- Faith & Family
Today for many people, Tuesday June 19th was simply another heated summer day. Yet 147 years ago, for thousands of Blacks in the state of Texas, the day took on significant meaning when they discovered that they were now free men and women of color.
The original Emancipation Proclamation, which granted freedom to more than 3 million slaves in the Confederate states, was signed by President Abraham Lincoln in 1863. However, the former slaves living in Galveston Texas were not notified of their newly freed status until Union soldiers arrived.
Their predicament was similar to the ones faced by the slaves living in Florida.
In Florida, the news of the Emancipation Proclamation was not announced until May 20, 1865 – two years after the document was signed – in downtown Tallahassee at the present-day site of the Knott House Museum. The news was delayed because the state remained firmly in the hands of the Confederacy. Now, the holiday celebrating Florida’s slaves being freed is called “20-Some May.”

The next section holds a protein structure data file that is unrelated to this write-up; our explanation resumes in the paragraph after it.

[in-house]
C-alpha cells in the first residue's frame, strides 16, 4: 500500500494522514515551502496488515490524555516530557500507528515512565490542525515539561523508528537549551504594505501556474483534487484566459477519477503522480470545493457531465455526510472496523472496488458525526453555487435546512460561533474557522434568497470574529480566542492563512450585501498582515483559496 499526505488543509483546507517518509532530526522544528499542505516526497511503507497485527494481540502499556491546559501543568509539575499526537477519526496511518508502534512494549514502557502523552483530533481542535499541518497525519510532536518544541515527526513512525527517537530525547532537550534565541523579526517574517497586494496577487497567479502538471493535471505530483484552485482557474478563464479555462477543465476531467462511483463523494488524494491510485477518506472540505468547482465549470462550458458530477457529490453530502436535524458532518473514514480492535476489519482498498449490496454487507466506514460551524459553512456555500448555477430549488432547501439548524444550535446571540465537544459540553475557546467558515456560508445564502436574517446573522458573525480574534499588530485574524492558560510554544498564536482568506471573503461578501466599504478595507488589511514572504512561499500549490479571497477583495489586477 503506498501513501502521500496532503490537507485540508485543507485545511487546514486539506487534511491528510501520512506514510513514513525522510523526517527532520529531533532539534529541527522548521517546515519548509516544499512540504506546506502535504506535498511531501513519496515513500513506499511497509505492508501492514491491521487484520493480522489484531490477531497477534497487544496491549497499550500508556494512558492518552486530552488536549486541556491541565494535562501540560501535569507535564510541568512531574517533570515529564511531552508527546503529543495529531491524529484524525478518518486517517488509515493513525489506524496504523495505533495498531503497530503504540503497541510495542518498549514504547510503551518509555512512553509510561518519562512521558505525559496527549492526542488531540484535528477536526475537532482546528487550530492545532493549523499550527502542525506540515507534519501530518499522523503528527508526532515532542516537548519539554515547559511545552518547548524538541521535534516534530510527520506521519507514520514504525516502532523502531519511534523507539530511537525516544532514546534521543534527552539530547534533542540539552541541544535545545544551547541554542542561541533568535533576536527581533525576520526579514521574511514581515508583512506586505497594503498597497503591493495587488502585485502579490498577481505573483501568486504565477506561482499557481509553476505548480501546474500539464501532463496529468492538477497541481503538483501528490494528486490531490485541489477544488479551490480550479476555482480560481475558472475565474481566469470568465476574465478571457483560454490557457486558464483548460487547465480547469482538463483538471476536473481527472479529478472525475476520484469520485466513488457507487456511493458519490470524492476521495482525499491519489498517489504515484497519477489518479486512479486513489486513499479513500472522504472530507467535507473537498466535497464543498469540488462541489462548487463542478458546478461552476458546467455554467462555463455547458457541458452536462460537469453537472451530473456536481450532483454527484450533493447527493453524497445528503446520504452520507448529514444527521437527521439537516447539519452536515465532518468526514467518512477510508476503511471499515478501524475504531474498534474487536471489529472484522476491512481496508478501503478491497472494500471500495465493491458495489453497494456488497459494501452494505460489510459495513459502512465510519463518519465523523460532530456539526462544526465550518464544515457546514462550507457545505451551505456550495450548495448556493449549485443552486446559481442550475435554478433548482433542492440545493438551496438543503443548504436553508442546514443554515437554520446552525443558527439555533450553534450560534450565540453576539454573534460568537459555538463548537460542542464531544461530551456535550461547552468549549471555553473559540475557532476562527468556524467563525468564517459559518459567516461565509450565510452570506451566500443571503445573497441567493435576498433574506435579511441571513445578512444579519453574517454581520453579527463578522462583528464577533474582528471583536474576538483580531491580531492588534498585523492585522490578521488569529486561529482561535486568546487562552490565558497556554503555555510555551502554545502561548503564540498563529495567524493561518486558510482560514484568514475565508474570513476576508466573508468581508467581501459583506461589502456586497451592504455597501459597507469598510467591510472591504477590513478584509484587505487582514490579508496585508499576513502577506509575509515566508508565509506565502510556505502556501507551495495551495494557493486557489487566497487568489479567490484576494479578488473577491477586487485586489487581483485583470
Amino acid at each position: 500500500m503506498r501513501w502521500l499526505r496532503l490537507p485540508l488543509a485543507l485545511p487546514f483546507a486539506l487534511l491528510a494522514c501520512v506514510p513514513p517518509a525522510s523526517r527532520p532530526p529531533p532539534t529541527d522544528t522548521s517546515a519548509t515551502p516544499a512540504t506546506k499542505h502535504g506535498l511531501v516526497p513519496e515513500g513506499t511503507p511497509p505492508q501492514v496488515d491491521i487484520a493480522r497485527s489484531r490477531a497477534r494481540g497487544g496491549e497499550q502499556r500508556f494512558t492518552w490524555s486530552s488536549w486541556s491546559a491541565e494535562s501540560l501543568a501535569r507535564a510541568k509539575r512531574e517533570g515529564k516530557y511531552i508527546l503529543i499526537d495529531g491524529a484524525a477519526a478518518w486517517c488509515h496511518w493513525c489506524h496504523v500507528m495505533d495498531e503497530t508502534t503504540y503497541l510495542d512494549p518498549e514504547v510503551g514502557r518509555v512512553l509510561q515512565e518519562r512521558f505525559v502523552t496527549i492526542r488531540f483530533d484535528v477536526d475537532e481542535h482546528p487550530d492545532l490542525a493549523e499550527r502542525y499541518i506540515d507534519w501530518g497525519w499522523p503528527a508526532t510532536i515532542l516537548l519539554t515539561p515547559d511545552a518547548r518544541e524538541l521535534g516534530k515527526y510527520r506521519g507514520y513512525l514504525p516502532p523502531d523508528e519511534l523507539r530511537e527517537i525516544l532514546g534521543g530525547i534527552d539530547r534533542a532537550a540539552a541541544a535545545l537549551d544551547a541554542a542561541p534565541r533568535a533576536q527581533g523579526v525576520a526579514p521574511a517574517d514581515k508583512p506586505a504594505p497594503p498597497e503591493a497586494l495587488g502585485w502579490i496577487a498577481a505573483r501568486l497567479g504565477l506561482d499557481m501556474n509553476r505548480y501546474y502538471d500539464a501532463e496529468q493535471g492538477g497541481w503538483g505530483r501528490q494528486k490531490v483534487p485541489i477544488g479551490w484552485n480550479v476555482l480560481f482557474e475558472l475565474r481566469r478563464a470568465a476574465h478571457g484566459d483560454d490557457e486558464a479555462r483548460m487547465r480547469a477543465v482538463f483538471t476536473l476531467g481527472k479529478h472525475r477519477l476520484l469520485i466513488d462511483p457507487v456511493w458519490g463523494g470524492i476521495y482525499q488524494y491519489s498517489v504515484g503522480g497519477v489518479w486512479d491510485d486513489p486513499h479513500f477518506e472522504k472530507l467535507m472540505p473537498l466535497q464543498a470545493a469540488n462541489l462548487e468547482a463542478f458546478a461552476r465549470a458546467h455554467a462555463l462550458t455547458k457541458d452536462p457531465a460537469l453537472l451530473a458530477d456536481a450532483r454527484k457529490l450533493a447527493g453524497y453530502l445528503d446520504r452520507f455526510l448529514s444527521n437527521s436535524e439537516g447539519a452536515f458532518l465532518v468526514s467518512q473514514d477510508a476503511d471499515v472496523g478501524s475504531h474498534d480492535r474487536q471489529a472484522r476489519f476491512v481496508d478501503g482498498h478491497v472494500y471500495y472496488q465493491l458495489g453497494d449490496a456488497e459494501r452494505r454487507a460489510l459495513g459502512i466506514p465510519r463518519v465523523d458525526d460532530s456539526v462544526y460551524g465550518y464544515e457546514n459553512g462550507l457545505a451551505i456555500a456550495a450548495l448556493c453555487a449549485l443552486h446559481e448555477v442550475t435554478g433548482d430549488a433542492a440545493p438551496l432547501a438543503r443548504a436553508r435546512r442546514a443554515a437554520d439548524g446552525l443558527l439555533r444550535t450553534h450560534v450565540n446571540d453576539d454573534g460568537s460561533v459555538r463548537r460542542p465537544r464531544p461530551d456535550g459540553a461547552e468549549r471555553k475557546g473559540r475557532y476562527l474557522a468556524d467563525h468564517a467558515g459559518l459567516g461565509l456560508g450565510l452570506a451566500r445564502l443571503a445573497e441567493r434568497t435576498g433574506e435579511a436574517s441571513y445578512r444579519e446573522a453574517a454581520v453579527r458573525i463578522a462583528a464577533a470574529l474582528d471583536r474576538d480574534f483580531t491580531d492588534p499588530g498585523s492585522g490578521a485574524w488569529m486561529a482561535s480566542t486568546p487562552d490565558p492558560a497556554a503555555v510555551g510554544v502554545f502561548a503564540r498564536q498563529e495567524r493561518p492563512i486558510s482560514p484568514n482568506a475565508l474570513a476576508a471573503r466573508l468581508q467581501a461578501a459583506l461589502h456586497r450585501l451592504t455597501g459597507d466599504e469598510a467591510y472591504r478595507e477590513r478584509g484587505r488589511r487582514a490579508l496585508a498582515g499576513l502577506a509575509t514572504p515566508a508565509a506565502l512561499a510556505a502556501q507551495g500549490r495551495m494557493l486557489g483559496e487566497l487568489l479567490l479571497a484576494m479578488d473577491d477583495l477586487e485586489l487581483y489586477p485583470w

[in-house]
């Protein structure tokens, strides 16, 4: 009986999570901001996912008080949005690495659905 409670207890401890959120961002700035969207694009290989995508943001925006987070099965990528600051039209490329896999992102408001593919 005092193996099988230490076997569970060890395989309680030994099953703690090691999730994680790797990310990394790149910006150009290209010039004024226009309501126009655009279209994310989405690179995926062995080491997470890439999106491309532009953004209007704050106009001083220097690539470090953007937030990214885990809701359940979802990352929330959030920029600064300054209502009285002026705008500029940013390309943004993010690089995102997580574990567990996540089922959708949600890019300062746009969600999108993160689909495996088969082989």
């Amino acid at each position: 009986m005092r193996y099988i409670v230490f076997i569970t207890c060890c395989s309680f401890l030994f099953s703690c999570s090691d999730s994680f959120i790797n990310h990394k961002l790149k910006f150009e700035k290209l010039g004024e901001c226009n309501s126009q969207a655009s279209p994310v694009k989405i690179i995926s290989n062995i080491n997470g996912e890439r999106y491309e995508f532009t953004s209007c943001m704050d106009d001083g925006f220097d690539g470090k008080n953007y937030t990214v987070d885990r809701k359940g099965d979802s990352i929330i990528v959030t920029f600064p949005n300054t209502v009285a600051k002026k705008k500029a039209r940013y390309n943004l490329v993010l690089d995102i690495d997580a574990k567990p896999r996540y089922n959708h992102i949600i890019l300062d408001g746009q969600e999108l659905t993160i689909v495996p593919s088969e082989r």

Meanwhile, more than 700 miles away in Galveston, Texas, slaves only learned that had been freed when a Union general and federal troops arrived in the city on June 18th, 1865 to enforce the emancipation. Once they realized that slavery had been abolished, the freedmen and women began celebrating with prayer, dancing, feasting and song, according to historical accounts.
The following year, Juneteenth celebrations began in Texas.
Now the holiday is recognized as a state holiday in more than 40 states including Florida, Georgia, California and Colorado.
Celebrations for Juneteenth are held across the nation. In Florida, celebrations were held in Tampa, Jacksonville and Ft. Lauderdale. Old Dillard Museum held their annual Juneteenth event on Tuesday, June 19th which featured Kitty Oliver at their “Mama Said: Juneteenth Social.”
By Kaila Heard